A developer who has been trying to pitch a sustainable development to the community of Chelsea, Que., says he'll fight to build a more conventional development with office towers if residents continue to oppose his "green" plan.

Mark Shank, who heads the development company InHarmony, said the referendum expected this fall on his proposed Chelsea Creek development is the last time he'll try to pitch his plan for a green subdivision of energy-efficient homes.

If that fails, he'll go to court to get the right to build a conventional development, including four-storey office buildings, he said, calling that proposal "Plan B."

Shank said that isn't what he wants to do, but unreasonable opposition has left the company with no choice.

Longtime Chelsea resident Marsha Bryant said Shank's warning has a hint of blackmail.

"Hopefully, it will backfire. I mean, we shouldn't be bullied," she said. "You can't build and do things here that are not already in the bylaws without municipal approval and that's all there is to it."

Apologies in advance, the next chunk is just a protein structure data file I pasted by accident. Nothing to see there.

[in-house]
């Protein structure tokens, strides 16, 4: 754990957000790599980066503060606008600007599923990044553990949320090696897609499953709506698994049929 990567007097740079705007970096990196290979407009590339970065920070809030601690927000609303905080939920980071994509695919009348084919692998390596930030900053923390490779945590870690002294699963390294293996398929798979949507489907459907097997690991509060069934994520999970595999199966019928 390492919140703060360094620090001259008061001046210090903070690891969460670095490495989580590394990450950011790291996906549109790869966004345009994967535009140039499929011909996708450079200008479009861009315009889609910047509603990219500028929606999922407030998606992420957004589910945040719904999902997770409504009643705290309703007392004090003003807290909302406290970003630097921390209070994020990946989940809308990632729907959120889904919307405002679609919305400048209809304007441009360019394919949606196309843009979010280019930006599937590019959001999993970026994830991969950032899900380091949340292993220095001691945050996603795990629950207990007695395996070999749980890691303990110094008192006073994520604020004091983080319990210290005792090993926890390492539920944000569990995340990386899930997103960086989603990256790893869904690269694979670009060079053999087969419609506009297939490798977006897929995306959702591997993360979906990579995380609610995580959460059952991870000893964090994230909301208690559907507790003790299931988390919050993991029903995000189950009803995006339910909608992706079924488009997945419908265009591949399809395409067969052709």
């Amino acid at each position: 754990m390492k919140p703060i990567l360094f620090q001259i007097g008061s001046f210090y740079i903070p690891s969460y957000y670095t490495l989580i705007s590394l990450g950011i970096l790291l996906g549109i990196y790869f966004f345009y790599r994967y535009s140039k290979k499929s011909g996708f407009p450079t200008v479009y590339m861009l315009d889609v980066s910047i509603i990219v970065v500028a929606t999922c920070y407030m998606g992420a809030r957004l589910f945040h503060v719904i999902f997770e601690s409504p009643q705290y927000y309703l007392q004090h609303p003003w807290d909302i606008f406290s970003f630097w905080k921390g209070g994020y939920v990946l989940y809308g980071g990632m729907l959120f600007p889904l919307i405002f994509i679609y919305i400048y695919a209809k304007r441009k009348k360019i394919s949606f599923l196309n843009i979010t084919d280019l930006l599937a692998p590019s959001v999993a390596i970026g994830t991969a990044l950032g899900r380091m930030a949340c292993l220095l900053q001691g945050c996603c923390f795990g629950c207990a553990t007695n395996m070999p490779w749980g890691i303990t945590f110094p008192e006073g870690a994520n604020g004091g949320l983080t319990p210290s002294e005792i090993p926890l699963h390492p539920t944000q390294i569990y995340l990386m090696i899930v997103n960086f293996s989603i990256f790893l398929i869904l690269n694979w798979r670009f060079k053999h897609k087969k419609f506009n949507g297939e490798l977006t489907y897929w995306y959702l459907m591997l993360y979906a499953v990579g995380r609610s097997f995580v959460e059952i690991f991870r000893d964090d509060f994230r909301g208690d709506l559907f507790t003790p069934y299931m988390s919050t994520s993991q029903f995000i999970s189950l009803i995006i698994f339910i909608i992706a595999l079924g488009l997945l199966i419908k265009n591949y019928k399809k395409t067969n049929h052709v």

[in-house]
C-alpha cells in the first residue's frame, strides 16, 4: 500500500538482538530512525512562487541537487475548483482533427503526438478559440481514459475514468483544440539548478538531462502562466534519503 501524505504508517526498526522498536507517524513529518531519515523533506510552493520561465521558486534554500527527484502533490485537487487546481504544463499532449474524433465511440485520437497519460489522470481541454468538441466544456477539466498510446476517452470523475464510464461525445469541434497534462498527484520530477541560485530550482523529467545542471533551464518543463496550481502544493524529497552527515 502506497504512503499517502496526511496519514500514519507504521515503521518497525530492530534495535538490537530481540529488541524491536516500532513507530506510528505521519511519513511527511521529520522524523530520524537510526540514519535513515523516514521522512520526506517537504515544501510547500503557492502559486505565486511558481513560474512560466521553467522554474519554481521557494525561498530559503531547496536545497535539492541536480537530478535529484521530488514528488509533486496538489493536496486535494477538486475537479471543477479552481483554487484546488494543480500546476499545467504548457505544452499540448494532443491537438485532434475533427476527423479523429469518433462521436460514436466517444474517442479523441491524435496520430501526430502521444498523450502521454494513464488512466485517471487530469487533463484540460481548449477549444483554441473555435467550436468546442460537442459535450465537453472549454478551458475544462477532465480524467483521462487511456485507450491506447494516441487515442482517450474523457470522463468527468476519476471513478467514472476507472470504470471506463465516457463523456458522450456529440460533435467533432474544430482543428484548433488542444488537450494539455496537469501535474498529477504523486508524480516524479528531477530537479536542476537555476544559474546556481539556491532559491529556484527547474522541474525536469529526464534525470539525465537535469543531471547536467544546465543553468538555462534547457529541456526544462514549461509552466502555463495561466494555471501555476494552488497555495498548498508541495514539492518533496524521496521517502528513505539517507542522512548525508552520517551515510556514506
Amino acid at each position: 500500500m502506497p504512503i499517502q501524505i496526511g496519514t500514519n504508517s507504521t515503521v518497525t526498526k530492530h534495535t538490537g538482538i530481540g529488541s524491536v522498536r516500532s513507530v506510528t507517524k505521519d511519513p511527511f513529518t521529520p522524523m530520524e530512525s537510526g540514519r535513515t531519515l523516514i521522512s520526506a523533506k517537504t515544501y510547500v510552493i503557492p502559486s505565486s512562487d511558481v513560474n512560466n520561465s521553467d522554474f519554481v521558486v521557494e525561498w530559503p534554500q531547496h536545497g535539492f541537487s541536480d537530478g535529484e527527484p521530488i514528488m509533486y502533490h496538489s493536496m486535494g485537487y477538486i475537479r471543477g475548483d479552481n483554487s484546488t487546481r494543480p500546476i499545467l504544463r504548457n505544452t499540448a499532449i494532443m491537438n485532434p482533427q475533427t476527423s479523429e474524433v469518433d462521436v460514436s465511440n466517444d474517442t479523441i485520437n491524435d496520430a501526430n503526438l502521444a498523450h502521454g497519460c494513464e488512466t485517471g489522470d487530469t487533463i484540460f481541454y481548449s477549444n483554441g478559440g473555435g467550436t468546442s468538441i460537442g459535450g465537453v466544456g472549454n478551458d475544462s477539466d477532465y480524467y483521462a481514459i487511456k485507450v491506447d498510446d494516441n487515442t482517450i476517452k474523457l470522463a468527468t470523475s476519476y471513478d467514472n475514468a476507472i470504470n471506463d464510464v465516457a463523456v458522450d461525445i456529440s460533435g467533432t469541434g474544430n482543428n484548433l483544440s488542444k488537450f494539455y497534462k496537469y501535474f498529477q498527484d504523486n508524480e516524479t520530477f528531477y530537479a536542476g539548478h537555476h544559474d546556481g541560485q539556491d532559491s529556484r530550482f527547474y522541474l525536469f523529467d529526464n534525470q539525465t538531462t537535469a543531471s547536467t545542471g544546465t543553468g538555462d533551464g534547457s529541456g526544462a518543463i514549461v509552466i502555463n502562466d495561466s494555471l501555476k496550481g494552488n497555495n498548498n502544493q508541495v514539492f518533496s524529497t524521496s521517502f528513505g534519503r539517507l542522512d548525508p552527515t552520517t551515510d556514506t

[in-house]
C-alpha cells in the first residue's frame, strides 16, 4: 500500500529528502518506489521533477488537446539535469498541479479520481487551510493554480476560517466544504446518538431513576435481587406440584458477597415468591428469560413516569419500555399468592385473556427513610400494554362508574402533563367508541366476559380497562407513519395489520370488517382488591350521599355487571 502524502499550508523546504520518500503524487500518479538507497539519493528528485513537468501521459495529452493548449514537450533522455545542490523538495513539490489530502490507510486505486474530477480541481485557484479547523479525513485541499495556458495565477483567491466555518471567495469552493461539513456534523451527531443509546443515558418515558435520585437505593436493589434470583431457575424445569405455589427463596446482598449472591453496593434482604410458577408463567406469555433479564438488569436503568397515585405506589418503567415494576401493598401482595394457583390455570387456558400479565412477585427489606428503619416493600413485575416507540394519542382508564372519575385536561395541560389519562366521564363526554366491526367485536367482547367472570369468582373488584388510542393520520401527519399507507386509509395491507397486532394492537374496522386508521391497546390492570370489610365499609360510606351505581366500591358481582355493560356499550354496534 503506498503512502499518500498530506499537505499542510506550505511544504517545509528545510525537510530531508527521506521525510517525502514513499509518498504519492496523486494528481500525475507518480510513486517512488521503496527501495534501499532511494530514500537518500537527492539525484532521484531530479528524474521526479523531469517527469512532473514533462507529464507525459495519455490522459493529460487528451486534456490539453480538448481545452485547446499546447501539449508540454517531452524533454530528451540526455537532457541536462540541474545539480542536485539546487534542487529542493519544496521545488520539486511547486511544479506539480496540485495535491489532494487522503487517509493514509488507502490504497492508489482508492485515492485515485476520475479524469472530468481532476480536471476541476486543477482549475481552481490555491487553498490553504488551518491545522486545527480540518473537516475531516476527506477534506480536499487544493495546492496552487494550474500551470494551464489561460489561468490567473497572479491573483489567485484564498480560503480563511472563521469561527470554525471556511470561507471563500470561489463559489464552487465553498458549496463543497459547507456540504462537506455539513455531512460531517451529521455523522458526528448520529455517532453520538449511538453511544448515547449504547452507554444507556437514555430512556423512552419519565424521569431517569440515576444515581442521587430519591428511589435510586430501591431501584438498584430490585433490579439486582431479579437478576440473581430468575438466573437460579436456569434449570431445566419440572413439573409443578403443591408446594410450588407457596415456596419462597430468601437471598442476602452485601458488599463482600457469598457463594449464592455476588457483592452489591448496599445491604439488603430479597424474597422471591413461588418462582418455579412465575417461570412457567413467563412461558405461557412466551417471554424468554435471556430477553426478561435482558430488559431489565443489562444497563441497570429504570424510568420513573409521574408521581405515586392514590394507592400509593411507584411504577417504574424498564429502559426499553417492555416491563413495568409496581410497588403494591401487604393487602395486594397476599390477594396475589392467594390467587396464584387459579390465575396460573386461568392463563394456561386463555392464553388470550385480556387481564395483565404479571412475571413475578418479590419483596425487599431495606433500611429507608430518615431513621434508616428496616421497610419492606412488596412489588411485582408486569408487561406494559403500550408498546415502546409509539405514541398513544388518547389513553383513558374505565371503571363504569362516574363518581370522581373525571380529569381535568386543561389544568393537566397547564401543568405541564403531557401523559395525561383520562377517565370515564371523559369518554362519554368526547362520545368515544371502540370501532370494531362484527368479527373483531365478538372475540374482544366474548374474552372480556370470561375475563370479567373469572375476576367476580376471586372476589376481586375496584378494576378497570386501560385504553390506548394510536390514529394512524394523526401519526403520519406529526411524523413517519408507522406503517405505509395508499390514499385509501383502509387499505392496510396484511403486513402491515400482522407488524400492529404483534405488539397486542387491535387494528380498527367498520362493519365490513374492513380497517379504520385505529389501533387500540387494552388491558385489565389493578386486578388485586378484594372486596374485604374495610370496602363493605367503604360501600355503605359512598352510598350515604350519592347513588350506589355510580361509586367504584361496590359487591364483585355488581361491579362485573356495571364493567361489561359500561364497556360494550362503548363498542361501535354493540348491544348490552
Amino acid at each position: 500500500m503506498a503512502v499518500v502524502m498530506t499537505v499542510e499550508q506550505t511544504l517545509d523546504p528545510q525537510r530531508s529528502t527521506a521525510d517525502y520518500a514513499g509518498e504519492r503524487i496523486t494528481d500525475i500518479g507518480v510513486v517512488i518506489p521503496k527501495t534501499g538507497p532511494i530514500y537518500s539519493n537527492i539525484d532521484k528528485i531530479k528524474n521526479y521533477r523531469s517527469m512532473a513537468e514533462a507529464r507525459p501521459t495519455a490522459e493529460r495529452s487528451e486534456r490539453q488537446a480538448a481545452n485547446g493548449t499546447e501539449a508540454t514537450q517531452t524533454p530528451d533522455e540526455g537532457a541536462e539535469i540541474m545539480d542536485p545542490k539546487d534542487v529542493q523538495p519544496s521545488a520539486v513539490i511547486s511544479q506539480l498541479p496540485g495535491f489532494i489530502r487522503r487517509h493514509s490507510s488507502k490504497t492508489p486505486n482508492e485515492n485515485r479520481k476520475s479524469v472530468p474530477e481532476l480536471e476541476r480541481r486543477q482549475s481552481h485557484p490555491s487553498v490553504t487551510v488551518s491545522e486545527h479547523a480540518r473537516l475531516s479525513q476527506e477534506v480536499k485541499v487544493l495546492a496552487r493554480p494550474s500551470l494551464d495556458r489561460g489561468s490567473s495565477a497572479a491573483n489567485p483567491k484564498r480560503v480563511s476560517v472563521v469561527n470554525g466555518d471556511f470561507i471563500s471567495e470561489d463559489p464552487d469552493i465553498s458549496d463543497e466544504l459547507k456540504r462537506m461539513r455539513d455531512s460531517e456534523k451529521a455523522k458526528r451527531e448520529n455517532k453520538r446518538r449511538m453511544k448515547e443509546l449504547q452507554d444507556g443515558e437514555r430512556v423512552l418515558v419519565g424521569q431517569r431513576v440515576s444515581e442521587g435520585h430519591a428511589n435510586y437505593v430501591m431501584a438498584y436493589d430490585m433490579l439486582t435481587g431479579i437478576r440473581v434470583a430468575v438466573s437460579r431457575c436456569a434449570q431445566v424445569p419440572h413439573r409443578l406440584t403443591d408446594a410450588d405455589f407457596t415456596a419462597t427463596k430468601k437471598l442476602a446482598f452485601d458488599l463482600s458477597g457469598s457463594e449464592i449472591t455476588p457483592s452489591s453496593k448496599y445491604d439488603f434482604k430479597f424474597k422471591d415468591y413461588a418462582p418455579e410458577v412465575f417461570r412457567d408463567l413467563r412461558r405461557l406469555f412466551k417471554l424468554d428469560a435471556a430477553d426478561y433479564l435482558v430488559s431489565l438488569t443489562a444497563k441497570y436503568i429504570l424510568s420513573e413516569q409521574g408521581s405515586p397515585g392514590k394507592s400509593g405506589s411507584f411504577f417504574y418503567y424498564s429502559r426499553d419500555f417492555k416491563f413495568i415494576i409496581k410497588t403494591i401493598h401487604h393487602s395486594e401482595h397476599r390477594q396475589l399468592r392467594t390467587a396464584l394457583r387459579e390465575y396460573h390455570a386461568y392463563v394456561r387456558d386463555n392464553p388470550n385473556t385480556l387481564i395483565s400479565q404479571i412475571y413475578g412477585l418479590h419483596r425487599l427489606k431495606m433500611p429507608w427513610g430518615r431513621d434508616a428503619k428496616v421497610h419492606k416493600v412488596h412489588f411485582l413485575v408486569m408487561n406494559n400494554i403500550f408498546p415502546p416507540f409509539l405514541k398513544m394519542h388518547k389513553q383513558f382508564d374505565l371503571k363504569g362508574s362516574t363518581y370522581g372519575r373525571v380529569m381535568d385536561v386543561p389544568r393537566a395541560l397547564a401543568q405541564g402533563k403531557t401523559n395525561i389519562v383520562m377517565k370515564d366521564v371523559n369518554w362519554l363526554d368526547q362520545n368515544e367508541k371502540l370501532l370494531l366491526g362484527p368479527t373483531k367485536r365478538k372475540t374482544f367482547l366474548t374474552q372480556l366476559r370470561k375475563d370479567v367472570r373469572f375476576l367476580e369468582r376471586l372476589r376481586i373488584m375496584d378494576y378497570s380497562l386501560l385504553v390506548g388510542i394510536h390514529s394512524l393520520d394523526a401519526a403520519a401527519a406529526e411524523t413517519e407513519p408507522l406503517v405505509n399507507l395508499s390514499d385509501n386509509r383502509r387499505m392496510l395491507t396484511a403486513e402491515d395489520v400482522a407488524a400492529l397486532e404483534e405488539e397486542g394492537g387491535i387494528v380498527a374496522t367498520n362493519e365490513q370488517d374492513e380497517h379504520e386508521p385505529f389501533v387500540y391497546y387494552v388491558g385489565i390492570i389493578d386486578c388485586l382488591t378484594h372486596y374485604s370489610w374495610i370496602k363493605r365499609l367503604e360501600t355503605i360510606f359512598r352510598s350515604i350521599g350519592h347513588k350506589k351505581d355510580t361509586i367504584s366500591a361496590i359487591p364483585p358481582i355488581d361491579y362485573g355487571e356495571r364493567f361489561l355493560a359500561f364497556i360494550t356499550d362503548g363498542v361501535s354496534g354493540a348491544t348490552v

Bryant said she opposes the development because she thinks it would change the community's character.

"It will be a busy suburb of Ottawa rather than the quaint little rural place that it is now."

Chelsea officials said they aren't giving interviews because they don't want to influence the referendum vote. However, they confirmed that current zoning would not permit Shank to develop a former farm in Chelsea for both residential and commercial purposes without permission, as he has claimed.

Despite the vocal opposition to the Chelsea Creek development, at least one local resident, Bruce Langer, said he sympathizes with the development company.

"If I spent a million dollars on a project that was going nowhere because a group of neighbours don't want it in my backyard, then I'd feel pretty bad about that," said Langer, who moved his candle business to Chelsea five years ago and said he'd like to see more development in the area.

The Chelsea Creek Development was to be located at the southeast corner of Highway 5 and Old Chelsea Road and include a mixture of single-family homes, two-storey condominiums and seniors housing, as well as a commercial centre and parks and community spaces.